they are like chaff which the wind drives away.
For the LORD watches over the way of the just,
but the way of the wicked vanishes.
R. Blessed are they who hope in the Lord.

AlleluiaSEE ACTS 16:14B

R. Alleluia, alleluia.
Open our hearts, O Lord,
to listen to the words of your Son.
R. Alleluia, alleluia.

GospelLK 11:5-13

Jesus said to his disciples:
"Suppose one of you has a friend
to whom he goes at midnight and says,
'Friend, lend me three loaves of bread,
for a friend of mine has arrived at my house from a journey
and I have nothing to offer him,'
and he says in reply from within,
'Do not bother me; the door has already been locked
and my children and I are already in bed.
I cannot get up to give you anything.'
I tell you, if he does not get up to give him the loaves
because of their friendship,
he will get up to give him whatever he needs
because of his persistence.

"And I tell you, ask and you will receive;
seek and you will find;
knock and the door will be opened to you.
For everyone who asks, receives;
and the one who seeks, finds;
and to the one who knocks, the door will be opened.
What father among you would hand his son a snake
when he asks for a fish?
Or hand him a scorpion when he asks for an egg?
If you then, who are wicked,
know how to give good gifts to your children,
how much more will the Father in heaven give the Holy Spirit
to those who ask him?"

Saint October 12 : St. Wilfrid : Patron of #England

St. Wilfrid
BISHOP
Feast: October 12
Information:
Feast Day:
October 12
Born:
634 in Northumbria, England
Died:
709 at Oundle, Northhamptonshire, England
Patron of:
Middlesbrough, England (image source: GOOGLE)

Bishop of York, son of a Northumbrian thegn, born in 634; died at Oundle in Northamptonshire, 709. He was unhappy at home, through the unkindness of a stepmother, and in his fourteenth year he was sent away to the Court of King Oswy, King of Northumbria. Here he attracted the attention of Queen Eanfleda and by her, at his own request, he was sent to the Monastery of Lindisfarne. After three years spent here he was sent for, again through the kindness of the queen, to Rome, in the company of St. Benedict Biscop. At Rome he was the pupil of Boniface, the pope's archdeacon. On his way home he stayed for three years at Lyons, where he received the tonsure from Annemundas, the bishop of that place. Annemundas wanted him to remain at Lyons altogether, and marry his niece and become his heir, but Wilfrid was determined that he would be a priest. Soon after persecution arose at Lyons, and Annemundas perished in it. The same fate nearly came to Wilfrid, but when it was shown that he was a Saxon he was allowed to depart, and came back to England. In England he received the newly founded monastery at Ripon as the gift of Alchfrid, Oswy's son and heir, and here he established the full Benedictine Rule. The Columbite monks, who had been settled previously at Ripon, withdrew to the North. It was not until he had been for five years Abbot of Ripon, that Wilfrid became a priest. His main work at Ripon was the introduction of Roman rules and the putting forward of a Roman practice with regard to the point at issue between the Holy See and the Scottish monks in Northumbria; to settle these questions the synod of Whitby was held in 664. Chiefly owing to Wilfrid's advocacy of the claims of the Holy See the votes of the majority were given to that side, and Colman and his monks, bitterly disappointed, withdrew from Northumbria. Wilfrid, in consequence of the favours he had then obtained, was elected bishop in Colman's place, and, refusing to receive consecration from the northern bishops, whom he regarded as schismatics, went over to France to be consecrated at Compiègne.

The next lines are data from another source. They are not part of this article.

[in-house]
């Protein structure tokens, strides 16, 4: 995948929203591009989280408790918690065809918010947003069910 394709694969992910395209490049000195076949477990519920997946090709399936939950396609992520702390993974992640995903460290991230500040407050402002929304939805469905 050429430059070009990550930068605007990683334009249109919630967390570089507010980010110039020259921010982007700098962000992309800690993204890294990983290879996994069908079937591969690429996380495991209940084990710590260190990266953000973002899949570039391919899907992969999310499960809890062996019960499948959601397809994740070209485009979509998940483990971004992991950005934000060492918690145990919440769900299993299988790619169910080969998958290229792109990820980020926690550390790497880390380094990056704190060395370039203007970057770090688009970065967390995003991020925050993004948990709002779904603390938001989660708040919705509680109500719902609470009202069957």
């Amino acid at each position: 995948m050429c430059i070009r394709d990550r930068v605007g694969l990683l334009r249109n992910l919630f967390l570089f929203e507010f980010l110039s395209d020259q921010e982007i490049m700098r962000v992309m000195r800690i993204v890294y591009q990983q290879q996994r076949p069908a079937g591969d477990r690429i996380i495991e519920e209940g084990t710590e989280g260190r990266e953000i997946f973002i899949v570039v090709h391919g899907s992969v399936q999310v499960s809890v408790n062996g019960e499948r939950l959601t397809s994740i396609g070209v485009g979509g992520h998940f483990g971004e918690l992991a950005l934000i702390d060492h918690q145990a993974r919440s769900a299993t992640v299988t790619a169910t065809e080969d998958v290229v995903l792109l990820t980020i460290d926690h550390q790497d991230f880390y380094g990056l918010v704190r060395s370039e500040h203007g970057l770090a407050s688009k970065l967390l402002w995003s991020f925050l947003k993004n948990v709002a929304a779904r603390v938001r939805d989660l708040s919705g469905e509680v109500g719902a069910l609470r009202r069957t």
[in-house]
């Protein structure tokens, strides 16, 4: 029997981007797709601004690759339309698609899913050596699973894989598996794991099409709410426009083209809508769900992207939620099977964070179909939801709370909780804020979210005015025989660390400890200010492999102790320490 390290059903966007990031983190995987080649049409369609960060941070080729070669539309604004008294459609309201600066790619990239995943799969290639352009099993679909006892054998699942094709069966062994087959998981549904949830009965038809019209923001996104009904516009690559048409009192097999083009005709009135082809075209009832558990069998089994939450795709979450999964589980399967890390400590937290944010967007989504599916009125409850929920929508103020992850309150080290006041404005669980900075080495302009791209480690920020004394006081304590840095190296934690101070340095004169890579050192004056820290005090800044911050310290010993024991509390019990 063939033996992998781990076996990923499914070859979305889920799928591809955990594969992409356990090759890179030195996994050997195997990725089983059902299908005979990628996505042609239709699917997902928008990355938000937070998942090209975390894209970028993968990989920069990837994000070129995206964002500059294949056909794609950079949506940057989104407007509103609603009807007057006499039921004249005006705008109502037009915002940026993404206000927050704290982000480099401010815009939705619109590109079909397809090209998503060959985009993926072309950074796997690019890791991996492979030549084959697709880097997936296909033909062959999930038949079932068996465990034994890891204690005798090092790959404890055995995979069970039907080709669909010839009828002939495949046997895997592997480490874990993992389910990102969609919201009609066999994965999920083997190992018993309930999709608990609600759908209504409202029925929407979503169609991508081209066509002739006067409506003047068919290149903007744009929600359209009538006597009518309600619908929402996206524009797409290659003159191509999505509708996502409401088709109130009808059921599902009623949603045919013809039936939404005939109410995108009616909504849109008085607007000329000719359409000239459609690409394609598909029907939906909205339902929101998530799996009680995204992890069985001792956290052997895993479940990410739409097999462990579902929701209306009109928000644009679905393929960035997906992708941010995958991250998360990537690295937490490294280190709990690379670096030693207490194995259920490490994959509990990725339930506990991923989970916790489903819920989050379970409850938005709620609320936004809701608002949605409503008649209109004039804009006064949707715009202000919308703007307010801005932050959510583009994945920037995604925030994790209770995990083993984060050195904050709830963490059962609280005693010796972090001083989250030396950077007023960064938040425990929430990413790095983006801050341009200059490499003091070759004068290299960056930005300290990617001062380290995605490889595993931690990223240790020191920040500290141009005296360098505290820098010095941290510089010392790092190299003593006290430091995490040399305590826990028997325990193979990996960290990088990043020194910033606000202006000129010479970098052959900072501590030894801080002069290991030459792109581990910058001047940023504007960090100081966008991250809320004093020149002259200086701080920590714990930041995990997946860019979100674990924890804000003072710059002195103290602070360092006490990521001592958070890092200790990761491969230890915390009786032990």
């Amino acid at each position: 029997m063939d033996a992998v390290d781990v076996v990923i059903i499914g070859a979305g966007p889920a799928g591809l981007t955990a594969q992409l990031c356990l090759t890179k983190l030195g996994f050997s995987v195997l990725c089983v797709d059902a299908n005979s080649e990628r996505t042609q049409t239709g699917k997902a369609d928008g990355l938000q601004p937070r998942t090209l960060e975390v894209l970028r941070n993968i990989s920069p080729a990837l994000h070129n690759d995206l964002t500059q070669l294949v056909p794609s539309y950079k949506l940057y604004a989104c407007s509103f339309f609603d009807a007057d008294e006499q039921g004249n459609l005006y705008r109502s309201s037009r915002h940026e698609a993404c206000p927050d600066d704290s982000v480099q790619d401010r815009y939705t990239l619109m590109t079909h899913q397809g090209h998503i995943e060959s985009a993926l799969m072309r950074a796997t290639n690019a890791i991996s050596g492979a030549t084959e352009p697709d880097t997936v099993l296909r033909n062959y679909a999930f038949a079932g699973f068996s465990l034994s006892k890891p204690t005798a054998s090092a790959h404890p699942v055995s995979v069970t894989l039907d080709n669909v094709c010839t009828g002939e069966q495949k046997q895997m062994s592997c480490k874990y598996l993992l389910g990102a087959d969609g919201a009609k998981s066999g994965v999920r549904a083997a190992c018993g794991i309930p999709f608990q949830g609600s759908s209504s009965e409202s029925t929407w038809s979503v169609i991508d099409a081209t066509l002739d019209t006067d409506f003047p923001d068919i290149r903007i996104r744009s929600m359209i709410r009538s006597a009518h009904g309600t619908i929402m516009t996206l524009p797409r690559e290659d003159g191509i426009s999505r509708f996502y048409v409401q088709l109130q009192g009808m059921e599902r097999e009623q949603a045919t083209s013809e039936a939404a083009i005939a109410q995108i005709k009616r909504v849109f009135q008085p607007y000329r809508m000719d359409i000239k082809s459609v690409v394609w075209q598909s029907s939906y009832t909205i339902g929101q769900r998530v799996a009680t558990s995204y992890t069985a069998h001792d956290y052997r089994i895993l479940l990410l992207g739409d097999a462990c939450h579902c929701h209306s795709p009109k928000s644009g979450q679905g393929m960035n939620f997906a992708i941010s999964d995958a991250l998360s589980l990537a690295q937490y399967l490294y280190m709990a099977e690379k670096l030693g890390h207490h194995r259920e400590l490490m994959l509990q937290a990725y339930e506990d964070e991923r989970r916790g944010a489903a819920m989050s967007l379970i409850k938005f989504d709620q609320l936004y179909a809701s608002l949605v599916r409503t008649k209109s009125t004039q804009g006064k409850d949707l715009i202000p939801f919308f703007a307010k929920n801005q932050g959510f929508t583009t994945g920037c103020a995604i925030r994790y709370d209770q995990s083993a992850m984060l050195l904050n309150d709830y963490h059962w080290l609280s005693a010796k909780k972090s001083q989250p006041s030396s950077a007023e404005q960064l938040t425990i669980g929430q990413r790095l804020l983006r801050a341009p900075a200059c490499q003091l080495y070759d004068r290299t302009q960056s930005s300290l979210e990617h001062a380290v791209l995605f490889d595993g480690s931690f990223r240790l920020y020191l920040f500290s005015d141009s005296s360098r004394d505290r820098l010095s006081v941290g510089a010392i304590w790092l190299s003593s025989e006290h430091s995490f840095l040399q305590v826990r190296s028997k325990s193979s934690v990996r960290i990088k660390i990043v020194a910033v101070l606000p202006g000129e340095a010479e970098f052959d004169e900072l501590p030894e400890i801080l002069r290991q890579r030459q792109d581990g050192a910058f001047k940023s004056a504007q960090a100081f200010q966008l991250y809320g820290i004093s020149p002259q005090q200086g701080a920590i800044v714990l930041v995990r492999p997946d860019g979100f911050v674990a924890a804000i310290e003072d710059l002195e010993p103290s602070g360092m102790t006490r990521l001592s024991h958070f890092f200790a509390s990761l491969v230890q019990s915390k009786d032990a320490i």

He delayed some time in France, whether by his own fault or not is not quite clear, and on his return in 666 was driven from his course by a storm and shipwrecked on the coast of Sussex, where the heathen inhabitants repelled him and almost killed him. He succeeded in landing, however, in Kent not far from Sandwich. Thence he made his way to Northumbria, only to find that, owing to his long absence, his see had been filled up, and that a St. Chad was bishop in his place. He retired to his old monastery at Ripon, and from thence went southwards and worked in Mercia, especially at Lichfield, and also in Kent.
In 669 Archbishop Theodore of Canterbury visited Northumbria, where he found Chad working as bishop. He pointed out to him the defects of his position and, at his instigation, St. Chad withdrew and Wilfrid once more became Bishop of York. During his tenure of the see, he acted with great vigour and energy, completing the work of enforcing the Roman obedience against the Scottish monks. He founded a great many monasteries of the Benedictine Order, especially at Henlam and at Ripon, and completely rebuilt the minster at York. In all that he did he acted with great magnificence, although his own life was always simple and restrained.